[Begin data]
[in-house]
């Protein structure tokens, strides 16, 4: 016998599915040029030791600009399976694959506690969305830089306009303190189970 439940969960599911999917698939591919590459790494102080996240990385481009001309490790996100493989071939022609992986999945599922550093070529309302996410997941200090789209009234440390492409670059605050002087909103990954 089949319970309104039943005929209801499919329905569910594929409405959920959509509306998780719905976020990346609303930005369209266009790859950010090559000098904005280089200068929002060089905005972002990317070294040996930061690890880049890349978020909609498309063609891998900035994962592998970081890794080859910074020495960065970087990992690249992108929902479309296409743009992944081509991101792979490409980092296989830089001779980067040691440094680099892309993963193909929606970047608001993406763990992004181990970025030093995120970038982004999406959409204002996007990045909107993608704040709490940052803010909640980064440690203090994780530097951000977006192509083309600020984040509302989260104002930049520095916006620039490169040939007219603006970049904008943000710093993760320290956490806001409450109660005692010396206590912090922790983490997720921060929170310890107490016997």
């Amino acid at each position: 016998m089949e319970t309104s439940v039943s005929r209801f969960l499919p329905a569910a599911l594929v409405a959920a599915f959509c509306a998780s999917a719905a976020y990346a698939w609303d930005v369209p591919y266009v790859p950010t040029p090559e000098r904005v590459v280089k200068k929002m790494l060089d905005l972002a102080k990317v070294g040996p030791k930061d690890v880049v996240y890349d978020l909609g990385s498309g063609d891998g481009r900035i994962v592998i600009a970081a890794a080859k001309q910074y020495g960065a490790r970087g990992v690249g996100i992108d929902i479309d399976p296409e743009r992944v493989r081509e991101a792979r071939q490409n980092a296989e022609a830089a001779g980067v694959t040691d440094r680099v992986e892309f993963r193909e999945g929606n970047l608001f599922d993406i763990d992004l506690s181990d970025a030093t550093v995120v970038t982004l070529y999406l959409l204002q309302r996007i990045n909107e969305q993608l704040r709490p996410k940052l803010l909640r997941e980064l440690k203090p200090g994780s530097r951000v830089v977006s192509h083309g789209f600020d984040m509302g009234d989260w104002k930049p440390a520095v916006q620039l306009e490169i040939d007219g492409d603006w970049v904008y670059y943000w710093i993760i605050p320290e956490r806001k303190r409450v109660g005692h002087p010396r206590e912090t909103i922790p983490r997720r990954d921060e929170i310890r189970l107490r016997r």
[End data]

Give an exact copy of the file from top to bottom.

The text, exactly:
[in-house]
């Protein structure tokens, strides 16, 4: 016998599915040029030791600009399976694959506690969305830089306009303190189970 439940969960599911999917698939591919590459790494102080996240990385481009001309490790996100493989071939022609992986999945599922550093070529309302996410997941200090789209009234440390492409670059605050002087909103990954 089949319970309104039943005929209801499919329905569910594929409405959920959509509306998780719905976020990346609303930005369209266009790859950010090559000098904005280089200068929002060089905005972002990317070294040996930061690890880049890349978020909609498309063609891998900035994962592998970081890794080859910074020495960065970087990992690249992108929902479309296409743009992944081509991101792979490409980092296989830089001779980067040691440094680099892309993963193909929606970047608001993406763990992004181990970025030093995120970038982004999406959409204002996007990045909107993608704040709490940052803010909640980064440690203090994780530097951000977006192509083309600020984040509302989260104002930049520095916006620039490169040939007219603006970049904008943000710093993760320290956490806001409450109660005692010396206590912090922790983490997720921060929170310890107490016997």
């Amino acid at each position: 016998m089949e319970t309104s439940v039943s005929r209801f969960l499919p329905a569910a599911l594929v409405a959920a599915f959509c509306a998780s999917a719905a976020y990346a698939w609303d930005v369209p591919y266009v790859p950010t040029p090559e000098r904005v590459v280089k200068k929002m790494l060089d905005l972002a102080k990317v070294g040996p030791k930061d690890v880049v996240y890349d978020l909609g990385s498309g063609d891998g481009r900035i994962v592998i600009a970081a890794a080859k001309q910074y020495g960065a490790r970087g990992v690249g996100i992108d929902i479309d399976p296409e743009r992944v493989r081509e991101a792979r071939q490409n980092a296989e022609a830089a001779g980067v694959t040691d440094r680099v992986e892309f993963r193909e999945g929606n970047l608001f599922d993406i763990d992004l506690s181990d970025a030093t550093v995120v970038t982004l070529y999406l959409l204002q309302r996007i990045n909107e969305q993608l704040r709490p996410k940052l803010l909640r997941e980064l440690k203090p200090g994780s530097r951000v830089v977006s192509h083309g789209f600020d984040m509302g009234d989260w104002k930049p440390a520095v916006q620039l306009e490169i040939d007219g492409d603006w970049v904008y670059y943000w710093i993760i605050p320290e956490r806001k303190r409450v109660g005692h002087p010396r206590e912090t909103i922790p983490r997720r990954d921060e929170i310890r189970l107490r016997r």